However, being a virgin later in life also offers opportunities for self-discovery, introspection, and personal growth. It can foster a deeper understanding of one’s values, desires, and boundaries, leading to more meaningful connections and fulfilling relationships when the time is right.

Sex coach in session with a male later in life virgin

How a Sex Coach Can Help a Later in Life Virgin

Working with a sex coach can help a virgin overcome shyness or fear around intimacy, allowing them to approach potential partners and initiate intimacy. For men in particular – generally expected to be the initiators of sex – practicing first with a professional can be extremely helpful.

While sex coaches are not sex surrogate partners, the work they do can be very experiential and focus mostly on the chemistry of attraction. This can help virgins move beyond technique to seduction, and eventually to displays of desire and passion.

One male client decided to keep their virginity private, and the women he slept with had no clue as to his sexual status. He reported that one of his partners thought he was some kind of player – his approach was so good.

When working with women, a sex coach can help them feel safe and more open with their sexuality. They can support them in overcoming shyness and more directly communicate their needs to a potential partner. Many women also lose their virginity but never orgasm. A sex coach can teach them how to have their first orgasm, and even to expand their potential to multiple orgasms or G Spot orgasms.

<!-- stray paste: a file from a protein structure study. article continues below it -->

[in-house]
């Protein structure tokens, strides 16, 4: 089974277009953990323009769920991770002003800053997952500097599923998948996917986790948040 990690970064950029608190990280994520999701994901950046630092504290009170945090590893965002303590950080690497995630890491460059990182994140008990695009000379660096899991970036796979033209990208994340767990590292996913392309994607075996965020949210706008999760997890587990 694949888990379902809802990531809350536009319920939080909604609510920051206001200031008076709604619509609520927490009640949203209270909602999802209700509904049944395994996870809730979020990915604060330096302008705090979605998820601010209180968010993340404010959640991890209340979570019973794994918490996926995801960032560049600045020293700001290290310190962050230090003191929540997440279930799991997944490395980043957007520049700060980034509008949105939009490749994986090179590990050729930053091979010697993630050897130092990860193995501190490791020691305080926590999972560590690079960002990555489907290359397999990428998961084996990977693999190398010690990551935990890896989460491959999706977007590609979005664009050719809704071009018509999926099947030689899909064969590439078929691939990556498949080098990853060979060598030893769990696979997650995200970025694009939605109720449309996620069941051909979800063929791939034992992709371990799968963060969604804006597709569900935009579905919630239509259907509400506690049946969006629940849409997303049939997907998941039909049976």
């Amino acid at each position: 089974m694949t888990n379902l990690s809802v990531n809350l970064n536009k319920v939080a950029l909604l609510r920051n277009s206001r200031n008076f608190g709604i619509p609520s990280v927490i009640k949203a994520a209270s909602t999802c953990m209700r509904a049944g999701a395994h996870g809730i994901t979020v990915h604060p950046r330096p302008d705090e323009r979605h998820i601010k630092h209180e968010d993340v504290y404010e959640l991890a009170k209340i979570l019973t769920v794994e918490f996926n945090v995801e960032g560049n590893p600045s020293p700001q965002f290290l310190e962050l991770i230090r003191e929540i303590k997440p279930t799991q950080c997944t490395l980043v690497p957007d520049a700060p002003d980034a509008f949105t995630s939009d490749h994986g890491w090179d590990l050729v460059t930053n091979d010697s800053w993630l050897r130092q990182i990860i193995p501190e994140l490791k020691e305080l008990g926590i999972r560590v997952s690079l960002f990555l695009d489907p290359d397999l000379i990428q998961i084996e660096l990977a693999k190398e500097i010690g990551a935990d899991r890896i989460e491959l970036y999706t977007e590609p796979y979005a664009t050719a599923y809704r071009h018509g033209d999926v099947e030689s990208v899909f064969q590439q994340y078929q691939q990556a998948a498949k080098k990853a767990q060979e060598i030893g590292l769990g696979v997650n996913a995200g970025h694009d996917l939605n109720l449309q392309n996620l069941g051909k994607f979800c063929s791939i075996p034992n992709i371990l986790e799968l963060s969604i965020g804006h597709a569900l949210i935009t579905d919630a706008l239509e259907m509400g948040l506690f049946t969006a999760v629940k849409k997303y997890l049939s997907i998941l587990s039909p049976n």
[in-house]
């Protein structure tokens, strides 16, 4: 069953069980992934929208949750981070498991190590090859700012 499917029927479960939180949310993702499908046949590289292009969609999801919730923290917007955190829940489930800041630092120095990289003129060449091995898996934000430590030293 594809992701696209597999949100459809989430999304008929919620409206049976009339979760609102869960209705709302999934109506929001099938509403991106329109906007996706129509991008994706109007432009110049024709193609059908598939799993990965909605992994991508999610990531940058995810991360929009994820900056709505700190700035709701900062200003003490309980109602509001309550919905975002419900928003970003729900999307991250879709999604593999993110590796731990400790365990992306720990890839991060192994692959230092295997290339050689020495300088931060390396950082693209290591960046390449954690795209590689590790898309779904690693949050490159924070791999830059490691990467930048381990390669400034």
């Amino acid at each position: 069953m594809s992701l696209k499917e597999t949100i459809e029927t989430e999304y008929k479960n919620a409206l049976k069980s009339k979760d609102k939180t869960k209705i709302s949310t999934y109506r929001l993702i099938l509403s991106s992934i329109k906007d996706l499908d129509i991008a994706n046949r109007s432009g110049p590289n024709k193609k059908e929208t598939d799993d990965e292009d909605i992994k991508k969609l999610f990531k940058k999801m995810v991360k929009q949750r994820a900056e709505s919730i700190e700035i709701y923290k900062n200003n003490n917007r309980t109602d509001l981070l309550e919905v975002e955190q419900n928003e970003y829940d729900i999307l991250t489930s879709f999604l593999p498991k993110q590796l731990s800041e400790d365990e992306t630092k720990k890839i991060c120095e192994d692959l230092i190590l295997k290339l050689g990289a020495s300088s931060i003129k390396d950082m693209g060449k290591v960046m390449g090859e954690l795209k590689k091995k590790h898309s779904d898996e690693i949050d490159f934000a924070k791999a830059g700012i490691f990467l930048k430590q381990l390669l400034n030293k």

Finding the right sex coach can make a difference in a person’s quest to lose their virginity later in life.’s directory offers female, male and trans/nonbinary coaches so that you can work with whatever gender person feels right for you.

Find a professional sex coach near you or by expertise now.

Danielle Harel
Danielle Harel
Dr. Danielle Harel is the the co-creator of the Somatica® Method and the co-founder of the Somatica® Institute. She has a Ph.D. in Human Sexuality (DHS), a graduate degree in Clinical Social Work (MSW), and a Bachelors (BA) degree in Psychology and Educational Counseling.

As a somatic sexologist, professor, and author, Danielle has devoted the last 20 years to resolving her client’s sexual challenges, training sex & relationship coaches, and empowering people. Harnessing her extensive training in sexology, psychology, and body-based modalities like Hakomi, attachment theory, character theory, and neuro-patterning, she guides people in reaching their fullest personal, professional, and sexual potential.

In addition to being faculty at Esalen and teaching the Advanced Somatica Training and Mastery Classes, Danielle has most recently embraced the adventure of co-producing the TV series Here She Comes – an episodic based on the Somatica Method (currently in production).

Before that, she published original research on Orgasmic Birth, and co-authored 3 books with Celeste Hirschman: Cockfidence, Making Love Real, and Coming Together.

She has also written extensively on sex, relationships, and dating, and is frequently quoted as an expert resource in publications.

To everything she does, Danielle brings her unparalleled passion, depth, intuition, and magnetizing personality.